In my last post, The frustrations of VoiceOver, I alluded to “actively using Git/ Github in my workflow to my advantage” in the process of building a WordPress theme, bA53. And I’m still on it. But I’d very much like to flesh out a few idea’s concerning how I use Git towards my web development efforts.
What is Git? While one couldn’t be blamed for thinking I’m referring to the British noun “git” — and no, I’ve never heard of it either prior to tripping over it on Google — which apparently means an “unpleasant or contemptible person,” I’m not.
Rather Git, I’m speaking about the software now, “is a distributed revision control and source code management (SCM) system with an emphasis on speed.” I’ve mentioned my use of Git previously, as far back as my first post on this blog, in fact.
But I’ll save you from the pain of having me actually explain something I (still) barely understand, so I’ll simply recommend watching these 4 video’s that do a far better job of explaining Git than I could ever do. And it’s done. Read “Some more meanderings on Git” in its entirety
First off, the title of this post is obviously link bait. I don’t seriously believe this to be a real “issue.” But if you’ve not read my last post, it might be worth reading for some context, I’ve found an answer as to why I was having issues using VoiceOver. And I thought I’d share.
What I didn’t divulge last post was I was primarily trying to use VoiceOver with my work. Again, as I alluded in my previous post, I’m talking about VoiceOver on OSX. For sometime I’ve been very casually building what I refer to as “an orderly, semantic mark-up centric, un-styled and accessible WordPress starter theme” — for which, as of this writing, it’s technically none of the above. But I’ve named it bA53.
My goals with this personal project are many. But most importantly I’m using this opportunity to push myself to learn about a few different aspects of web development, specifically. Web Accessibility Initiative – Accessible Rich Internet Applications (WAI-ARIA), how Screen Readers actually interact with what I build and actively using Git/ Github in my workflow to my advantage — I’m the master of the tiny commits and the much too frequent push’s. Read “The frustrations of VoiceOver” in its entirety
So for quite some time now, much longer than is even remotely justifiable in fact, I’ve been having my share of difficulty both with using and understanding how to use Screen Reader Technology. Or more to the point, I just don’t get how this particular technology is usable to Blind and Low-Vision users.
Just to be crystal clear, I’m not knocking the technology or anyone who uses it, I’m only speaking towards my experience with it. And since my experience is limited, take this for what it’s worth, which isn’t a hellva lot.
Using said technology is an almost maddening endeavour each and every time I try to use it. I cannot wrap my head around making personal, productive use of it — and when I refer to “it,” in the interests of full disclosure, since I design and develop on a Mac, I mean VoiceOver. Read “My life with a Screen Reader” in its entirety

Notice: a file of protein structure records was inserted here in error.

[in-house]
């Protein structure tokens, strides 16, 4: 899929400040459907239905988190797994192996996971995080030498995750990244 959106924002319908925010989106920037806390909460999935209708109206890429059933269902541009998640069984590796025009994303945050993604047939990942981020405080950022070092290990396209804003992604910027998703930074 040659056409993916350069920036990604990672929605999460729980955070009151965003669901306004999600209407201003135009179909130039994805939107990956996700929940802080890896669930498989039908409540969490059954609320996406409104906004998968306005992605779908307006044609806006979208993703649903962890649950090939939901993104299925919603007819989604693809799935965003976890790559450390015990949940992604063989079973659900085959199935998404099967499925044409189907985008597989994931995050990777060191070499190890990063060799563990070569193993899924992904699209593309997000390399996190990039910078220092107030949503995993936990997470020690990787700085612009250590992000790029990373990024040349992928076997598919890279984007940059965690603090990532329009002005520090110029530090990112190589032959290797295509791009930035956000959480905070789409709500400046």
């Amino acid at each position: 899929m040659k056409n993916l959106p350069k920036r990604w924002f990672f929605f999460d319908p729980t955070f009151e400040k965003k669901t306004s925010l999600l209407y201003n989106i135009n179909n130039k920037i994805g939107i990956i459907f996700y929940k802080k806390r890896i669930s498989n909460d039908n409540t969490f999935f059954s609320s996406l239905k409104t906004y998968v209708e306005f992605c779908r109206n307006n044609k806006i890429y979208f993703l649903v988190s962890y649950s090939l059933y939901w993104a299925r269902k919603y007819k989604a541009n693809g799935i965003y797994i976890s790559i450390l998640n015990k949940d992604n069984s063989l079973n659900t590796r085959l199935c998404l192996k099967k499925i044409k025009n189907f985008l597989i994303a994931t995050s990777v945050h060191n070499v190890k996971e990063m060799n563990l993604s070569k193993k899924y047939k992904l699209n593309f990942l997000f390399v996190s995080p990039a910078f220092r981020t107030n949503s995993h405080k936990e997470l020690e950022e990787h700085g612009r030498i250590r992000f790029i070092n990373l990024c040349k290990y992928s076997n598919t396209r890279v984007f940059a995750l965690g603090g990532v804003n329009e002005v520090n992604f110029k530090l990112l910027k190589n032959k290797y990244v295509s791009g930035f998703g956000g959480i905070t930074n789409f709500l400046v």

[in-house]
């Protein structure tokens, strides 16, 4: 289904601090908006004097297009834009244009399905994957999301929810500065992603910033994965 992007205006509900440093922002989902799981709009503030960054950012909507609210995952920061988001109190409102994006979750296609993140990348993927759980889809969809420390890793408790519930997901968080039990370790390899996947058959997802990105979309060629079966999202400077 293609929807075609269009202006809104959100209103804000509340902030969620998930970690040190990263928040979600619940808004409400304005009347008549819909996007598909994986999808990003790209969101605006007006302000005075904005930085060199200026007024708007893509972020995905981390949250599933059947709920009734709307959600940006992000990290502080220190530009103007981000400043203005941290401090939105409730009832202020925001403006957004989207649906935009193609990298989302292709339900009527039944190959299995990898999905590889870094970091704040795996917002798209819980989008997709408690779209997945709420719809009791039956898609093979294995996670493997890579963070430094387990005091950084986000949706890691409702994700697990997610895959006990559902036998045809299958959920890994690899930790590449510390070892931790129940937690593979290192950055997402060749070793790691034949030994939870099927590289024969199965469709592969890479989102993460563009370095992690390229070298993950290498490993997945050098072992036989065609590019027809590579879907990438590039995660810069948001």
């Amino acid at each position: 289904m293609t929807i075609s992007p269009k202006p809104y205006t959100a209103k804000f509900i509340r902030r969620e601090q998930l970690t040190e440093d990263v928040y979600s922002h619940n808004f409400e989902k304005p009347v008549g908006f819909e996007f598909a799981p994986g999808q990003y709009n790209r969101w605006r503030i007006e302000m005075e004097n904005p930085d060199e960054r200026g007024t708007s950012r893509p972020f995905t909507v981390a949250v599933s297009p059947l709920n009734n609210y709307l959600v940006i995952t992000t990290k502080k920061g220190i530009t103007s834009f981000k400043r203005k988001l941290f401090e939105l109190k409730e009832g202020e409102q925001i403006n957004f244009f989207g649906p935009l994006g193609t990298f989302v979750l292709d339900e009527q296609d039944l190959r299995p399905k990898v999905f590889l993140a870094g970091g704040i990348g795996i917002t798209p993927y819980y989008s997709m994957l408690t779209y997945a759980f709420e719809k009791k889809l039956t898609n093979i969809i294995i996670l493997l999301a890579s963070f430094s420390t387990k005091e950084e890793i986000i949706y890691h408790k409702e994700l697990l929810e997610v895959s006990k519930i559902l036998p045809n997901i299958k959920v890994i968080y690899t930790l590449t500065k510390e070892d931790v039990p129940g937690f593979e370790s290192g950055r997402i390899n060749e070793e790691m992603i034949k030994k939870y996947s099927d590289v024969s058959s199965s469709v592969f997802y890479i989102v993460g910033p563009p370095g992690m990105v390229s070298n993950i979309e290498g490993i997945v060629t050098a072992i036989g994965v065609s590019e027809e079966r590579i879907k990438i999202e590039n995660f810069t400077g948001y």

I recently posted a somewhat personal post on my other blog that I wrote concerning “creative constraints.” And how a renewed interest in typography specifically has made me realize the value limit can play in my life.
Leading a life with creative aspirations foremost in mind hasn’t always been the most productive or fruitful of endeavours. Meaning at times it can be quite frustrating. Add to that a level of technical detail I seem to need to keep my interest piqued merely adds complexities to a situation that, if anything, would benefit from less difficulty rather than more.
But it would seem this interest in type, and web fonts in particular, will be quite the challenge for me going forward. There’s no shortage of nerdy details to occupy my mind with for years to come. I’m actually quite looking forward to it.
And if that wasn’t enough there is also this thing I’ve recently been made aware of called font icons. “Font icons are awesome.” But more to the point of this post today, they are “accessible” (but they come with some things to watch out for, hence the quotes). And that really makes my dorky side drool. Details, details, details… Read “Accessible font icons” in its entirety
Back in December of 2011 I wrote (which is almost impossible for me to believe);
“[I]n searching for alternative methods of access — which essentially means [the] ways [in which] I input my intentions into a computer, and I’ve also begun to experiment with a trackpad, too — I discovered the keyboard is my ideal method of access. I had to change a few [Operating System] OS specific key commands, for usability’s sake, but using the keyboard to control a computer cut way down on the time I used to fumble with the mouse.”
Habit is powerful thing. I’ve spent virtually the entire time on my computer “fumbling” around with various input devices. Specialty mice (specifically programmable mice), not so special mice (the Apple hockey puck comes to mind), trackballs (I hated using a trackball), Wacom tablets and most recently an Apple Track Pad. All had their pro’s but each had a lot of con’s. Mainly in terms of my ability to use them. More often than not, the trackball especially, they were just awkward for me to use in any productive fashion.
The irony of it all is the most productive means of access was sitting right there in front of my face, the whole time. The keyboard. And as time lapsed I was gravitating my use increasingly away from those various input devices I was trying to use to the keyboard without realizing it. Not because it was more natural feeling, rather it was just easier for me. Read “The Applicability of Keyboard Access” in its entirety